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Tips on a safe Holiday for you and your pet

This is generally a very busy time in veterinary emergency rooms across the country. I asked a couple of emergency vets about the most common problems they encounter during the holidays and want to tell you about these problems and what you can do to keep your dog safe.
1. Hit by car - Many people get busy during the holidays and instead of taking their dog for a walk they let them go out without a leash to do their "business". It's also a little colder out and some pet parents don't want to go out themselves. But instead of staying in the yard, their dog darts off. Even the most well-behaved dogs can "make a run for it," especially during the hustle and bustle of the holidays. The humans don't think their dog will need a leash but this is a mistake that often leads to very sad situations. Their dog darts off to play with another dog, chases another animal or runs around playing when suddenly a car hits the dog. (Many more drivers are on the roads during the holidays and they are sometimes more distracted than normal.) Please keep your dog on a leash to prevent this kind of tragedy.2. Electrocution - All the extra wires, lights and tree lights around the home lead to wires and extensions cords in different places. That's awfully attractive for a curious dog who likes to nibble on things. Dogs that play with and chew on these wires can become electrocuted. The effects are quite sudden and severe; I saw one puppy last year who barely survived an electrocution, and several more that did not. Keep electrical cords hidden and invest in rugs or special guards to hide wires. 3. Getting into the trash - At many homes dogs can either get into the trash, whine their way into a snack of human food, or steal it off of plates and platters. These foods can make your dog sick and can even be dangerous. At minimum, many human foods will cause vomiting and diarrhea. More extreme problems can include a condition called pancreatitis. Some dogs will eat things that they can't digest, which can require surgery. Last year I saw I dog that ate the plastic wrapper off of a package of chicken. It ended up getting caught in his intestines. He had to have surgery, removing about 12 inches of his bowel. He lived - but just barely. As I recall his hospital bill for this little mishap was over $3,700.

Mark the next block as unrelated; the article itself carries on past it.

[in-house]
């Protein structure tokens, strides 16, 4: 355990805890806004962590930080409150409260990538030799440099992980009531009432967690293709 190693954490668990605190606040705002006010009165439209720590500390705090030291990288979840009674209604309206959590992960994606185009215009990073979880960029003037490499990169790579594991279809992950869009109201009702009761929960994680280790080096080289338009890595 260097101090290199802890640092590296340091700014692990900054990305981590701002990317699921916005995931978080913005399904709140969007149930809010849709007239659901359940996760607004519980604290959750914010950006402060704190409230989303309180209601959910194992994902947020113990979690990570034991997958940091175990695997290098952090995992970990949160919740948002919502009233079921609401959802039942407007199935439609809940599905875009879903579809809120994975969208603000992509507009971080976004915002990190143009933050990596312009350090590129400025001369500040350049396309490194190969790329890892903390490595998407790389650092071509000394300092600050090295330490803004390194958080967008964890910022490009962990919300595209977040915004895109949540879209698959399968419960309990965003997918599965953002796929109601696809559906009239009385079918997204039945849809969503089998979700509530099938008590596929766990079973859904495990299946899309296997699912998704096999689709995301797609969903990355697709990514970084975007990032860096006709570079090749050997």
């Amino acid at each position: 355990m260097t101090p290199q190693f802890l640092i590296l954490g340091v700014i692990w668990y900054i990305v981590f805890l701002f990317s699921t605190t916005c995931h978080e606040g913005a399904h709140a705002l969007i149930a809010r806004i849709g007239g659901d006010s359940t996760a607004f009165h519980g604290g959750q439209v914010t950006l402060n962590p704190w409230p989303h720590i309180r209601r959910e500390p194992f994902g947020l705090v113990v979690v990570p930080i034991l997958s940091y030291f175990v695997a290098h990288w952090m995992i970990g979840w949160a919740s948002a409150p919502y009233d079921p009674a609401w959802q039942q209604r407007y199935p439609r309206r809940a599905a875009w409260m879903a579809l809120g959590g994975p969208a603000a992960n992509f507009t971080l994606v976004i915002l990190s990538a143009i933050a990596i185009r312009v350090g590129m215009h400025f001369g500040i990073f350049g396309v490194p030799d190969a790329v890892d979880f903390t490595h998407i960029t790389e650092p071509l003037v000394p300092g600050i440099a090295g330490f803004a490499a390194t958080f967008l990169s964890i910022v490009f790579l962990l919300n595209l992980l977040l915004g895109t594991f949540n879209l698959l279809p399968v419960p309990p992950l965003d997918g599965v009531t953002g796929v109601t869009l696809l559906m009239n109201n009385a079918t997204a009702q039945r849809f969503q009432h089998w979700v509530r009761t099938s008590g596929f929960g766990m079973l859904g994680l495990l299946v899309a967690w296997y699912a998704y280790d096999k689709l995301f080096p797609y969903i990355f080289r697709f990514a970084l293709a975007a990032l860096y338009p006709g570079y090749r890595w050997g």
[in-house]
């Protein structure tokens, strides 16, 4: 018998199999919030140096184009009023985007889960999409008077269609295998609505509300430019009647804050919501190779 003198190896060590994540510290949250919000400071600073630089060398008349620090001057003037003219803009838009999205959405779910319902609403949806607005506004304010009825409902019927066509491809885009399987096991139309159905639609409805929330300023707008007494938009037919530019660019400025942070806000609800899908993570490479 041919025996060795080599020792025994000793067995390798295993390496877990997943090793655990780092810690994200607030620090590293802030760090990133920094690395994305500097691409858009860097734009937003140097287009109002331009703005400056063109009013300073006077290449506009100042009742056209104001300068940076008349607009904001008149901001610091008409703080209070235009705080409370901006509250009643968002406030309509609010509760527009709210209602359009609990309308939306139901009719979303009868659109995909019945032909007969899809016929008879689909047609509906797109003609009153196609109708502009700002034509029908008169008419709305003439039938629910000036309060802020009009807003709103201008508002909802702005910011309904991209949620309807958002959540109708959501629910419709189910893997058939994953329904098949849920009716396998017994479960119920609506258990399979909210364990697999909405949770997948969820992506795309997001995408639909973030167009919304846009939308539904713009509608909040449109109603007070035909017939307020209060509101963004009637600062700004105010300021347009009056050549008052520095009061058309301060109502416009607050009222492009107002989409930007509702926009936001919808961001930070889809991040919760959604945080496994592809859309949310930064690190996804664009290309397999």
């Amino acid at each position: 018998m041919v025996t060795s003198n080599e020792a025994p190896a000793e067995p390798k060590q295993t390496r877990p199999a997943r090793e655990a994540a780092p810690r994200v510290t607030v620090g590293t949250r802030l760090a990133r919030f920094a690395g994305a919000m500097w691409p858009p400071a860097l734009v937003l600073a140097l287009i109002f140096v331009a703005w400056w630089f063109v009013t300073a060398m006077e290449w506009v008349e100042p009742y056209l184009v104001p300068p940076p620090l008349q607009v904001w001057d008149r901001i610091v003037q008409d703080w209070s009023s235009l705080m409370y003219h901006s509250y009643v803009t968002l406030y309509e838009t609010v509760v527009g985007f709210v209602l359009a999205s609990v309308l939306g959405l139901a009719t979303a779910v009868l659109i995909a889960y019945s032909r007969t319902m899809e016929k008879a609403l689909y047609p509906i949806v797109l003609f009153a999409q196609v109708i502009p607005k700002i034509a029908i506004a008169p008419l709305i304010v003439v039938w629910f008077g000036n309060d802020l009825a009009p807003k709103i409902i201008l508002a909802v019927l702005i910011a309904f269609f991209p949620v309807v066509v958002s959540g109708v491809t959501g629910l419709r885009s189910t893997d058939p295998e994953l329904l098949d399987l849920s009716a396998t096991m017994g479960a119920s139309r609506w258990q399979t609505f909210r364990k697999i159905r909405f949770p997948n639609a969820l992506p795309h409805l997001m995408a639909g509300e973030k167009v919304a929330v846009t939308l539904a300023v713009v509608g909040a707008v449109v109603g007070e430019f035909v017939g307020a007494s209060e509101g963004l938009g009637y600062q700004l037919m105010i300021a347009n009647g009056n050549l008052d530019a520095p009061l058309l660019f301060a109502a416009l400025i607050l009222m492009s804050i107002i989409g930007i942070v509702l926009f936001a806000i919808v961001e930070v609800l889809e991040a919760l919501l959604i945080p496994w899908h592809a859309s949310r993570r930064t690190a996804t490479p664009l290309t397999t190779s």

4. Tree related accidents - Many homes have a beautiful holiday tree that is full of potential danger. Some dogs knock over the tree (I've seen soft tissue damage and fractures), biting and chewing glass ornaments (causing lacerations on the paw pad or in the mouth) or even worse - eating presents. Some of the presents under the tree look like toys. They might even smell intriguing to a curious dog. What is inside can be dangerous, but so can the wrapping. Ingestion of the ribbon on the packages can cause a life threatening bowel obstruction.These "problems" are all preventable if you take care and monitor your dog. Be careful around the tree. Keep him on a leash, don't give him any people foods and don't let him get into the trash. Don't give any extra left-over table scraps.

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